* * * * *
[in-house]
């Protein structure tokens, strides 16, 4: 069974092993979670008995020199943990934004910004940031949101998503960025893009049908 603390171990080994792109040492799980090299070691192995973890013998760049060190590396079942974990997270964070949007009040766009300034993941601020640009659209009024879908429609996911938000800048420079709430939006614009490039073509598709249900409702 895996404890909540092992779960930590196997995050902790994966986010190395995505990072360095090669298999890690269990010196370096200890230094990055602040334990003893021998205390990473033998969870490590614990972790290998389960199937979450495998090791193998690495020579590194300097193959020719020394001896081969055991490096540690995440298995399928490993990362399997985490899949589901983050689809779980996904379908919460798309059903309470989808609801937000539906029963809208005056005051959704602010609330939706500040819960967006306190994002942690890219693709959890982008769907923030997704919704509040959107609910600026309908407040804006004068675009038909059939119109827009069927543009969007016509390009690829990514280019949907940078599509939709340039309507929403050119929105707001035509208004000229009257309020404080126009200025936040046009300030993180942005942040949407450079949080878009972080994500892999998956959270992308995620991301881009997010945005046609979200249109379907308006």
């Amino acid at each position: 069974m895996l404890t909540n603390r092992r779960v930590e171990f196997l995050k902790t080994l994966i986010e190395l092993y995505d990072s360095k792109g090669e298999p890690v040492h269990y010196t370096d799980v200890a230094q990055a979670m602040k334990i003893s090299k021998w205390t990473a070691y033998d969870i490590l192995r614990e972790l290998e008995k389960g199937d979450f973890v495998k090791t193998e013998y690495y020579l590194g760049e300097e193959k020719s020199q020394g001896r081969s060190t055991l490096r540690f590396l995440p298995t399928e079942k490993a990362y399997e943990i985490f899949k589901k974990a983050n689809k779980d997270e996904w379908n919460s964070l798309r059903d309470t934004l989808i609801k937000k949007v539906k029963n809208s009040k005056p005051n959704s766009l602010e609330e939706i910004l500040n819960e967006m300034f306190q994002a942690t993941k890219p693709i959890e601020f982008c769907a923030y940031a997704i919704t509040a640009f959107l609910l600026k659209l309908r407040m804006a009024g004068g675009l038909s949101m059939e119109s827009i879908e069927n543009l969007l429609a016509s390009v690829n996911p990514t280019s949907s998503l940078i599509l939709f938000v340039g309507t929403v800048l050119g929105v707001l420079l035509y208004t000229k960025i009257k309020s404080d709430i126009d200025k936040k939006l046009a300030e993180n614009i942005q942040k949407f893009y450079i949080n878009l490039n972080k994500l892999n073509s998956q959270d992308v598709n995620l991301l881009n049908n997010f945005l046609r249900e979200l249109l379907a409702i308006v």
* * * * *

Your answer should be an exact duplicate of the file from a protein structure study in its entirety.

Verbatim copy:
[in-house]
């Protein structure tokens, strides 16, 4: 069974092993979670008995020199943990934004910004940031949101998503960025893009049908 603390171990080994792109040492799980090299070691192995973890013998760049060190590396079942974990997270964070949007009040766009300034993941601020640009659209009024879908429609996911938000800048420079709430939006614009490039073509598709249900409702 895996404890909540092992779960930590196997995050902790994966986010190395995505990072360095090669298999890690269990010196370096200890230094990055602040334990003893021998205390990473033998969870490590614990972790290998389960199937979450495998090791193998690495020579590194300097193959020719020394001896081969055991490096540690995440298995399928490993990362399997985490899949589901983050689809779980996904379908919460798309059903309470989808609801937000539906029963809208005056005051959704602010609330939706500040819960967006306190994002942690890219693709959890982008769907923030997704919704509040959107609910600026309908407040804006004068675009038909059939119109827009069927543009969007016509390009690829990514280019949907940078599509939709340039309507929403050119929105707001035509208004000229009257309020404080126009200025936040046009300030993180942005942040949407450079949080878009972080994500892999998956959270992308995620991301881009997010945005046609979200249109379907308006």
């Amino acid at each position: 069974m895996l404890t909540n603390r092992r779960v930590e171990f196997l995050k902790t080994l994966i986010e190395l092993y995505d990072s360095k792109g090669e298999p890690v040492h269990y010196t370096d799980v200890a230094q990055a979670m602040k334990i003893s090299k021998w205390t990473a070691y033998d969870i490590l192995r614990e972790l290998e008995k389960g199937d979450f973890v495998k090791t193998e013998y690495y020579l590194g760049e300097e193959k020719s020199q020394g001896r081969s060190t055991l490096r540690f590396l995440p298995t399928e079942k490993a990362y399997e943990i985490f899949k589901k974990a983050n689809k779980d997270e996904w379908n919460s964070l798309r059903d309470t934004l989808i609801k937000k949007v539906k029963n809208s009040k005056p005051n959704s766009l602010e609330e939706i910004l500040n819960e967006m300034f306190q994002a942690t993941k890219p693709i959890e601020f982008c769907a923030y940031a997704i919704t509040a640009f959107l609910l600026k659209l309908r407040m804006a009024g004068g675009l038909s949101m059939e119109s827009i879908e069927n543009l969007l429609a016509s390009v690829n996911p990514t280019s949907s998503l940078i599509l939709f938000v340039g309507t929403v800048l050119g929105v707001l420079l035509y208004t000229k960025i009257k309020s404080d709430i126009d200025k936040k939006l046009a300030e993180n614009i942005q942040k949407f893009y450079i949080n878009l490039n972080k994500l892999n073509s998956q959270d992308v598709n995620l991301l881009n049908n997010f945005l046609r249900e979200l249109l379907a409702i308006v």